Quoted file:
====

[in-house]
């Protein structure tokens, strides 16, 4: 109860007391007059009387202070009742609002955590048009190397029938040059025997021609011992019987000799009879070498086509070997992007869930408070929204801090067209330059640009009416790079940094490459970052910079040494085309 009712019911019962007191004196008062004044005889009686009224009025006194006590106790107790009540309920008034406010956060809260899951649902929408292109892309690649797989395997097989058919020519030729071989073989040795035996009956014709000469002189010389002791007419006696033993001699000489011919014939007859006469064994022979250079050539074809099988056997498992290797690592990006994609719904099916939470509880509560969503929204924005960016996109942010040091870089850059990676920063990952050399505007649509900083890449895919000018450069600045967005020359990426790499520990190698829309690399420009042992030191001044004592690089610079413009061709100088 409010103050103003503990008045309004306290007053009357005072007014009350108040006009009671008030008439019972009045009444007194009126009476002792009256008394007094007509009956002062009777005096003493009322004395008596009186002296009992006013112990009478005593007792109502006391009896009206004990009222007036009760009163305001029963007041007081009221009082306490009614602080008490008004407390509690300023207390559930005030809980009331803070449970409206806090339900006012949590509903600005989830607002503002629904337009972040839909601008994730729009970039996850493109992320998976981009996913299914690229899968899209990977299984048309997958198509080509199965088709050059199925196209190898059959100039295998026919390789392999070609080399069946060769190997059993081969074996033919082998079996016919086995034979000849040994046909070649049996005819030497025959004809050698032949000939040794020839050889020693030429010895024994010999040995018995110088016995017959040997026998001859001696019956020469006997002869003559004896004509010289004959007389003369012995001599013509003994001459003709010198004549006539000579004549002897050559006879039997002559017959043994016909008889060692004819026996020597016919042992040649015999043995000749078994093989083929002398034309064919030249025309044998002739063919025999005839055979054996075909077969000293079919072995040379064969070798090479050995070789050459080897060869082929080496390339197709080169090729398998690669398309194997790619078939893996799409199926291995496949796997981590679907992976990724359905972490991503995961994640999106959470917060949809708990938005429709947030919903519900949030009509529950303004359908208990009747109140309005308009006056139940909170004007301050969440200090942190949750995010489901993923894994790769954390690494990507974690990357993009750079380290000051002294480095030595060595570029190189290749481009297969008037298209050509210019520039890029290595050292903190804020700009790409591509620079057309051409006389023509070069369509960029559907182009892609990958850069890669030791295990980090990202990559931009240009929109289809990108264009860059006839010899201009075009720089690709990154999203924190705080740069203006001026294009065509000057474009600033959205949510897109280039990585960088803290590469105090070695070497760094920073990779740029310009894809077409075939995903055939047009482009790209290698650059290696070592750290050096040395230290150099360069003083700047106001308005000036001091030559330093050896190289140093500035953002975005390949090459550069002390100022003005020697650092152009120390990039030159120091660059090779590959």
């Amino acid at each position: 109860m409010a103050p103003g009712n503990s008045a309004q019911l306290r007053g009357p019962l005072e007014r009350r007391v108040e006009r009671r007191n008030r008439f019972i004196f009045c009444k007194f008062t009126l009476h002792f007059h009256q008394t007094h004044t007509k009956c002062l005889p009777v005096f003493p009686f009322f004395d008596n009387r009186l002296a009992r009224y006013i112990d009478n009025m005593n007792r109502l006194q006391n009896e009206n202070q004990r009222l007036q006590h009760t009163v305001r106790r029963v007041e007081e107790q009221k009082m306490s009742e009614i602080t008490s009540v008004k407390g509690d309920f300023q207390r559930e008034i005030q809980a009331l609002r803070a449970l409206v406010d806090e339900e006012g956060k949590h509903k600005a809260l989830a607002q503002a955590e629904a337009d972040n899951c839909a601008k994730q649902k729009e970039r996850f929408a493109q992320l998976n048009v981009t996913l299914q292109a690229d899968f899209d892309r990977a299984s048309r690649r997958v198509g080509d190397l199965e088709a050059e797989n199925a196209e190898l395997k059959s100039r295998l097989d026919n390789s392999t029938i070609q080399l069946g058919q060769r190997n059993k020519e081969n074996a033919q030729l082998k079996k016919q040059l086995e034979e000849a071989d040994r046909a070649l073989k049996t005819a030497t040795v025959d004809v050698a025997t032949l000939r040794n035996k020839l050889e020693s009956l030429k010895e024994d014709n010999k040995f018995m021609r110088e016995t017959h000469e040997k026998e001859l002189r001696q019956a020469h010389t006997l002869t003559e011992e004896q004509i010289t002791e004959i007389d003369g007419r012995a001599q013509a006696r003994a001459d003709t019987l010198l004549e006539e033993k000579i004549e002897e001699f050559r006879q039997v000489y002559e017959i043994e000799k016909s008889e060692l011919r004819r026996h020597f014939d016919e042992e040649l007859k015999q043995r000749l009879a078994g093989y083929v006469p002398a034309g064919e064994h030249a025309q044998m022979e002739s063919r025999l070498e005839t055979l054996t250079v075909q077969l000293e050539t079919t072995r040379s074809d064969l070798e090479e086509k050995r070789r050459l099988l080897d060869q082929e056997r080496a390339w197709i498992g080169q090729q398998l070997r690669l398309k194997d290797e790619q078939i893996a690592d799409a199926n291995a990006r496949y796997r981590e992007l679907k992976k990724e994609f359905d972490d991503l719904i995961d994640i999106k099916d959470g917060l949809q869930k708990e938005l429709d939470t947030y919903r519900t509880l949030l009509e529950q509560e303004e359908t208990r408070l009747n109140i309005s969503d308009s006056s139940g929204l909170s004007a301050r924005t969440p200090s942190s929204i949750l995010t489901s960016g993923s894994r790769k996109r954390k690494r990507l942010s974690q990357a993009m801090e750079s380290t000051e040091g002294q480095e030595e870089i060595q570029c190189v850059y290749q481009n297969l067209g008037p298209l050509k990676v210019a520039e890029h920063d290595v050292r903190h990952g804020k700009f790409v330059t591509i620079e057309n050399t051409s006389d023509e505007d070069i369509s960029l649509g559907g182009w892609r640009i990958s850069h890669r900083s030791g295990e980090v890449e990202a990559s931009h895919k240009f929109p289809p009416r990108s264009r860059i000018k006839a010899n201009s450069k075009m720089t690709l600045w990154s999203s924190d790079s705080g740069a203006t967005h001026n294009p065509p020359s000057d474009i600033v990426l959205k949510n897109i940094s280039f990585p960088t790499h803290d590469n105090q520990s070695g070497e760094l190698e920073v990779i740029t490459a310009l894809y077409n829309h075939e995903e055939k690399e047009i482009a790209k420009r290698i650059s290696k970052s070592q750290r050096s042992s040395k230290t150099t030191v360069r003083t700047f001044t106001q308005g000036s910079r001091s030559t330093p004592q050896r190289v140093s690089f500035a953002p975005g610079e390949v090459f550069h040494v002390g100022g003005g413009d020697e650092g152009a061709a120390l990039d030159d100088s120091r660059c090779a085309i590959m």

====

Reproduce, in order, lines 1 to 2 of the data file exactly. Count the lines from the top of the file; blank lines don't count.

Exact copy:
[in-house]
């Protein structure tokens, strides 16, 4: 109860007391007059009387202070009742609002955590048009190397029938040059025997021609011992019987000799009879070498086509070997992007869930408070929204801090067209330059640009009416790079940094490459970052910079040494085309 009712019911019962007191004196008062004044005889009686009224009025006194006590106790107790009540309920008034406010956060809260899951649902929408292109892309690649797989395997097989058919020519030729071989073989040795035996009956014709000469002189010389002791007419006696033993001699000489011919014939007859006469064994022979250079050539074809099988056997498992290797690592990006994609719904099916939470509880509560969503929204924005960016996109942010040091870089850059990676920063990952050399505007649509900083890449895919000018450069600045967005020359990426790499520990190698829309690399420009042992030191001044004592690089610079413009061709100088 409010103050103003503990008045309004306290007053009357005072007014009350108040006009009671008030008439019972009045009444007194009126009476002792009256008394007094007509009956002062009777005096003493009322004395008596009186002296009992006013112990009478005593007792109502006391009896009206004990009222007036009760009163305001029963007041007081009221009082306490009614602080008490008004407390509690300023207390559930005030809980009331803070449970409206806090339900006012949590509903600005989830607002503002629904337009972040839909601008994730729009970039996850493109992320998976981009996913299914690229899968899209990977299984048309997958198509080509199965088709050059199925196209190898059959100039295998026919390789392999070609080399069946060769190997059993081969074996033919082998079996016919086995034979000849040994046909070649049996005819030497025959004809050698032949000939040794020839050889020693030429010895024994010999040995018995110088016995017959040997026998001859001696019956020469006997002869003559004896004509010289004959007389003369012995001599013509003994001459003709010198004549006539000579004549002897050559006879039997002559017959043994016909008889060692004819026996020597016919042992040649015999043995000749078994093989083929002398034309064919030249025309044998002739063919025999005839055979054996075909077969000293079919072995040379064969070798090479050995070789050459080897060869082929080496390339197709080169090729398998690669398309194997790619078939893996799409199926291995496949796997981590679907992976990724359905972490991503995961994640999106959470917060949809708990938005429709947030919903519900949030009509529950303004359908208990009747109140309005308009006056139940909170004007301050969440200090942190949750995010489901993923894994790769954390690494990507974690990357993009750079380290000051002294480095030595060595570029190189290749481009297969008037298209050509210019520039890029290595050292903190804020700009790409591509620079057309051409006389023509070069369509960029559907182009892609990958850069890669030791295990980090990202990559931009240009929109289809990108264009860059006839010899201009075009720089690709990154999203924190705080740069203006001026294009065509000057474009600033959205949510897109280039990585960088803290590469105090070695070497760094920073990779740029310009894809077409075939995903055939047009482009790209290698650059290696070592750290050096040395230290150099360069003083700047106001308005000036001091030559330093050896190289140093500035953002975005390949090459550069002390100022003005020697650092152009120390990039030159120091660059090779590959």